Thursday, March 19, 2015

Christian, You Are Not A Writer ... Not Like You Might Think

I used to think that I was a writer. That I would write until my dying day, and if I didn't I would lose myself. I think maybe other writers, especially young ones, have the same feeling.

But if you're a believer, that's not the truth. Not by a long shot.

College has forced me to re-think writing. I still love it and plan to pursue publication in the future. But right now it's not a part of my life. Not like it used to be. I'm taking 19 credit hours, I'm on a drama team, and I sneak some fun in here and there. So even though I have story ideas, they sit mostly untouched.

This would have bothered me a while ago. It doesn't now.

I have come to realize that my identity can never be tied to whether I can write a novel or can't string two words together. My identity is in Christ. I am God's child.

"If ye then be risen with Christ, seek those things which are above, where Christ sitteth on the right hand of God. Set your affection on things above, not on things on the earth. For ye are dead, and your life is hid with Christ in God" (Colossians 3:1-3).

I want to seek Christ, not a writing career.

So here's my encouragement to my fellow Christians who write: embrace your writing, whether it be now, later, always, or for only one season of life. But remember that you are not a writer, not when it comes down to it.

You are God's child.

Follow Him.

Monday, March 16, 2015

Light ... and Darkness -- Part II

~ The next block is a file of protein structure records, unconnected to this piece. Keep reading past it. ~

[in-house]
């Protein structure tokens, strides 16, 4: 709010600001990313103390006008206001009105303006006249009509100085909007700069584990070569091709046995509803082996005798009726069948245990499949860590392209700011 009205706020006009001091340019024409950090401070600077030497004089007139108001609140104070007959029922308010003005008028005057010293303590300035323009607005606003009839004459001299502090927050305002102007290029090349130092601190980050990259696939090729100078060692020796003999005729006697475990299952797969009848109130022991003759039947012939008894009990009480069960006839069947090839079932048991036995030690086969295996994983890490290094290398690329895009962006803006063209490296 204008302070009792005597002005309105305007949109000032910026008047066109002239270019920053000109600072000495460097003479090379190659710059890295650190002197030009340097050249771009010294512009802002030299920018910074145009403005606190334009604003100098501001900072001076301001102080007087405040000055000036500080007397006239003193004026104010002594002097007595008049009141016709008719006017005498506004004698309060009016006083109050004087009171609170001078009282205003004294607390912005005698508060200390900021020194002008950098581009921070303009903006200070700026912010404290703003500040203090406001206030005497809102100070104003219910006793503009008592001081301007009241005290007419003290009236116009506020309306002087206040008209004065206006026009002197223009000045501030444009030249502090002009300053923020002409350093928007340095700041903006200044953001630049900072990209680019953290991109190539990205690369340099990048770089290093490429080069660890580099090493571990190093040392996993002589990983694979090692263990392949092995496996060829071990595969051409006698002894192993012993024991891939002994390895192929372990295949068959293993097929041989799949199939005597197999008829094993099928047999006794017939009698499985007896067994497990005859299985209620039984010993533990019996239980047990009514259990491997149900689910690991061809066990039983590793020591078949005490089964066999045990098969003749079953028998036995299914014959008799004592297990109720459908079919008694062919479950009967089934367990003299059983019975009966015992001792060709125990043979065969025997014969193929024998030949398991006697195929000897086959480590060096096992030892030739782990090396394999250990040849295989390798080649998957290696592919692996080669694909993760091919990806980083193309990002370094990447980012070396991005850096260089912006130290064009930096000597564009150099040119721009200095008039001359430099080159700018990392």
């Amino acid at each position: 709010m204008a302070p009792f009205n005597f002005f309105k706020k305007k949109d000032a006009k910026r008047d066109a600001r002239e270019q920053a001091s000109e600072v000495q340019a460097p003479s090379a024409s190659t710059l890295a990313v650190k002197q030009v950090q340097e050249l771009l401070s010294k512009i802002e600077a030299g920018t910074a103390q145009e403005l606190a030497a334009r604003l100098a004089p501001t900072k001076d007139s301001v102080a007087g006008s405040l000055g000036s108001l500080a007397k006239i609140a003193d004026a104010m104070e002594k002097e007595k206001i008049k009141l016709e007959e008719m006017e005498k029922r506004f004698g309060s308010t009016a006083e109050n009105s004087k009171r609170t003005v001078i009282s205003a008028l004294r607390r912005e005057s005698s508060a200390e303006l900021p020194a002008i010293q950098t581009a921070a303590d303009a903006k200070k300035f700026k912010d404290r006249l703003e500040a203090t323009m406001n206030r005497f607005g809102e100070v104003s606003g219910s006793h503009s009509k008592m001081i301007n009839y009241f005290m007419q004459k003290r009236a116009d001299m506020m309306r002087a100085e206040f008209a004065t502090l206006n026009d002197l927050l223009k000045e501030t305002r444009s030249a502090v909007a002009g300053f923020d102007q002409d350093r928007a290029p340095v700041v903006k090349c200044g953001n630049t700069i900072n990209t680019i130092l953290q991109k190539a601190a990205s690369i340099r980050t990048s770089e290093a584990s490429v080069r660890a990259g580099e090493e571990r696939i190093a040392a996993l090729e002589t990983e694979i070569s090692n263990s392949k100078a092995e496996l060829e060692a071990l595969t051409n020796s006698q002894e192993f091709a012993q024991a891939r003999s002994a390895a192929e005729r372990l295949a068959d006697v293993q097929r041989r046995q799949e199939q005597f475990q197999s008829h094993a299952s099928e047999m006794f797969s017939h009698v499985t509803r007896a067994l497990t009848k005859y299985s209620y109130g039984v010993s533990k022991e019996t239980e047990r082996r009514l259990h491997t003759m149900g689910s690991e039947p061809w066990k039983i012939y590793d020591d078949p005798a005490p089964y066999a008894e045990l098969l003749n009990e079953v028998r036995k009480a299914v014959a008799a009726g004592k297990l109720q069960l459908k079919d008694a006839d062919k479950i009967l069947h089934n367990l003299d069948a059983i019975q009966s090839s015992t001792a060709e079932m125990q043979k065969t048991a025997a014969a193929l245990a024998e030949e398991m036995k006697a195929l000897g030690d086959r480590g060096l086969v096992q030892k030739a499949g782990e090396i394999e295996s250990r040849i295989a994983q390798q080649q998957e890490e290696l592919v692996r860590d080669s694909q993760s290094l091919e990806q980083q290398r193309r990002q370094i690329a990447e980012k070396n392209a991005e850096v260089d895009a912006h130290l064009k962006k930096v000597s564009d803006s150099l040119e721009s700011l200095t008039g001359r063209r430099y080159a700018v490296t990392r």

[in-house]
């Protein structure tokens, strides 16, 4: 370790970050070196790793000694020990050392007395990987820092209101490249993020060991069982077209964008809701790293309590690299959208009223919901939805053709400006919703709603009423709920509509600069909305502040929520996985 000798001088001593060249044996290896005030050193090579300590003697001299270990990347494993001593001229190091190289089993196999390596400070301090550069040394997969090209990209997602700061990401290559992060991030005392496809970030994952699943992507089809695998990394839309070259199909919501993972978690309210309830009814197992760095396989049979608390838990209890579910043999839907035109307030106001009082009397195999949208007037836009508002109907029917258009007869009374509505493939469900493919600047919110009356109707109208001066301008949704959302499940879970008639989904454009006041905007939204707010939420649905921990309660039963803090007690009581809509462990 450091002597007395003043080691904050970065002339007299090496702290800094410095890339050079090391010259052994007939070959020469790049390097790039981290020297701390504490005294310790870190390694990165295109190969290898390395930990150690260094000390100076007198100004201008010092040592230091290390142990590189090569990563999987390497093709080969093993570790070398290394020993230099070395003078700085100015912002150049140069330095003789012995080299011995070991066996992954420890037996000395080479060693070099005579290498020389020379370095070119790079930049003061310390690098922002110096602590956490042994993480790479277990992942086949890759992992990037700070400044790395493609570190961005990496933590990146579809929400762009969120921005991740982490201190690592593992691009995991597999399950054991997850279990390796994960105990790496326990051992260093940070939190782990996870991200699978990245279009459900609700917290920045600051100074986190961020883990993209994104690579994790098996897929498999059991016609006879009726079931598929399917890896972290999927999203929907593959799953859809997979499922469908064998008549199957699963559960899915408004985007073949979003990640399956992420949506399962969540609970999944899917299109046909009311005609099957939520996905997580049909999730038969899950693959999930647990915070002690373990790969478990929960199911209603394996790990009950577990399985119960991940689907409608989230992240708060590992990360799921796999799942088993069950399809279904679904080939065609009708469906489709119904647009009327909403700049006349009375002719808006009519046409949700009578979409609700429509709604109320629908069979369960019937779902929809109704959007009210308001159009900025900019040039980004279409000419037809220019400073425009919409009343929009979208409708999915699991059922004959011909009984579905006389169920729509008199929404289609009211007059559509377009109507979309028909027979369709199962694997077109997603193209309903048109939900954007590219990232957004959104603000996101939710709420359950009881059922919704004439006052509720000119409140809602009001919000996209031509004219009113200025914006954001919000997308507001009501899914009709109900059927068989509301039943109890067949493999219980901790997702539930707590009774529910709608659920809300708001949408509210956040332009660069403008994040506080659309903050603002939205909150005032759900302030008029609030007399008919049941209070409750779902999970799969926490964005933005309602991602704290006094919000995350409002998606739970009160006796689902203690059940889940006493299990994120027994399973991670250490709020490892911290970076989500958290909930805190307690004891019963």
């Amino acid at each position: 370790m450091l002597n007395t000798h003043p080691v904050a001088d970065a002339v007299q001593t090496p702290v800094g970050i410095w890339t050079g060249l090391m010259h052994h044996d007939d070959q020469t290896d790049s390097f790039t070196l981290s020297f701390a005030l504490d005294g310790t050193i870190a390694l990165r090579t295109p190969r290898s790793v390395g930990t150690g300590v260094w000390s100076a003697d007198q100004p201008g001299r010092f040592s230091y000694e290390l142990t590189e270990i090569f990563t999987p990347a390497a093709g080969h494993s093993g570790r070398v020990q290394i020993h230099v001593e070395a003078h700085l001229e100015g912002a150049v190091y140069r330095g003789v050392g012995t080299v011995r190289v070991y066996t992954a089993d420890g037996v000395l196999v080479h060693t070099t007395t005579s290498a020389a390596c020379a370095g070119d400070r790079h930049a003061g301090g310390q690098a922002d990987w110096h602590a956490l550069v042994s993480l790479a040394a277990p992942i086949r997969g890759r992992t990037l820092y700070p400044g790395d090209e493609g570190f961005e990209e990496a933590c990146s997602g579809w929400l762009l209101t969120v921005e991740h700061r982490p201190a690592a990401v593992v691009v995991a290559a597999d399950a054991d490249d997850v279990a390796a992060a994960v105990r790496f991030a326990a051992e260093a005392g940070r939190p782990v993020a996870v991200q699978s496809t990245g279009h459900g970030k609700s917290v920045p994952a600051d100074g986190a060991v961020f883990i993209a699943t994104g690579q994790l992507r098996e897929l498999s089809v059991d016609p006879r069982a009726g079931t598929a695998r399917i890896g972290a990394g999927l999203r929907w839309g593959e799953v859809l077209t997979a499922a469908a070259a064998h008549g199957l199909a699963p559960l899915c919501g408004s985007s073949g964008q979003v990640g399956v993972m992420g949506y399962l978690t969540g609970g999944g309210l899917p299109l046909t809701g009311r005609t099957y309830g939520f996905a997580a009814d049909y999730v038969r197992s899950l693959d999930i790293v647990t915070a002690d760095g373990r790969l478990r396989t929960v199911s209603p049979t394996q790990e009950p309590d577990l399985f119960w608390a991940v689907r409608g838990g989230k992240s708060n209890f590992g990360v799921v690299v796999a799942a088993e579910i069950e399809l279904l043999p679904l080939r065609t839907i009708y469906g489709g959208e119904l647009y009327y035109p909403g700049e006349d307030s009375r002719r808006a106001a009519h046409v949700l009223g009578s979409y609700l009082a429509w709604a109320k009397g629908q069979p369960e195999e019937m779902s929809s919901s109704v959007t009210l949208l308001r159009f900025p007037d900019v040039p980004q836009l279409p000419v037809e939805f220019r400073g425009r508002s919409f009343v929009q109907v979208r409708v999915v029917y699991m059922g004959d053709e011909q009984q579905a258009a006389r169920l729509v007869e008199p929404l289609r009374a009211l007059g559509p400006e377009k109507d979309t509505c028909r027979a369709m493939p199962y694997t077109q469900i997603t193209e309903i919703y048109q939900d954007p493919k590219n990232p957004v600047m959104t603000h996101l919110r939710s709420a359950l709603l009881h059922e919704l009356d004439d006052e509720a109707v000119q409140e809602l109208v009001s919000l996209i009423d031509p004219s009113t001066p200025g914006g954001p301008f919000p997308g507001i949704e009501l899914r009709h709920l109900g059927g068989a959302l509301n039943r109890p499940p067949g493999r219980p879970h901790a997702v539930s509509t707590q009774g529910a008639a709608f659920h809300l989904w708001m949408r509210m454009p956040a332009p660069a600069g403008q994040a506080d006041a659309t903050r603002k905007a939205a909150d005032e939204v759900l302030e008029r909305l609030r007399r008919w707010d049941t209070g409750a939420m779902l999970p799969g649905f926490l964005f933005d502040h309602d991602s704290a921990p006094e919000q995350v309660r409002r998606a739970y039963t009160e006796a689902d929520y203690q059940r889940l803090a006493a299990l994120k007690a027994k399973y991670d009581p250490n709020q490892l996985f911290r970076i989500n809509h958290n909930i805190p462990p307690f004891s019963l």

Sometimes I feel smothered by the evil and pain in this world.

The darkness is all around. Violence. Horrible accidents. Corruption of all kinds. We hear it on the news. We see it in our own lives and in the stories we hear from many others. It's enough to discourage even believers. If we let it.

But Christians have hope that no one else possesses ... because we know the darkness has already lost.

Jesus said this shortly before His death: "These things I have spoken unto you, that in me ye might have peace. In the world ye shall have tribulation: but be of good cheer; I have overcome the world" (John 16:33).

In His life, His death, and His resurrection, Jesus conquered the powers of evil.

The darkness is still in this world. It is still around us and will trouble us, and yes, we will likely be discouraged by it at times.

But Christians don't have to live that way. We can have peace, because our Lord said so. We can be of good cheer, because He told us to be.

Light has won. Darkness is defeated.

Peace is ours.

Wednesday, March 11, 2015

Switching POV

I've heard that it's easier for most new writers to write in third person.

Is that even possible?

Maybe you're one of those blessed people who can naturally write a novel in a third person point-of-view (POV). But I am not one of you. First person is my style. Remember that genre shift I talked about last week?

For my new genre, my new work in progress, I need to be able to write in third person.

Have you ever tried use your non-dominant hand to write a note, or even your name? That's kind of what it felt like as I tried to write in third person. My sentences, which usually pour into my mind in first person, were choppy, boring, and hard to come by.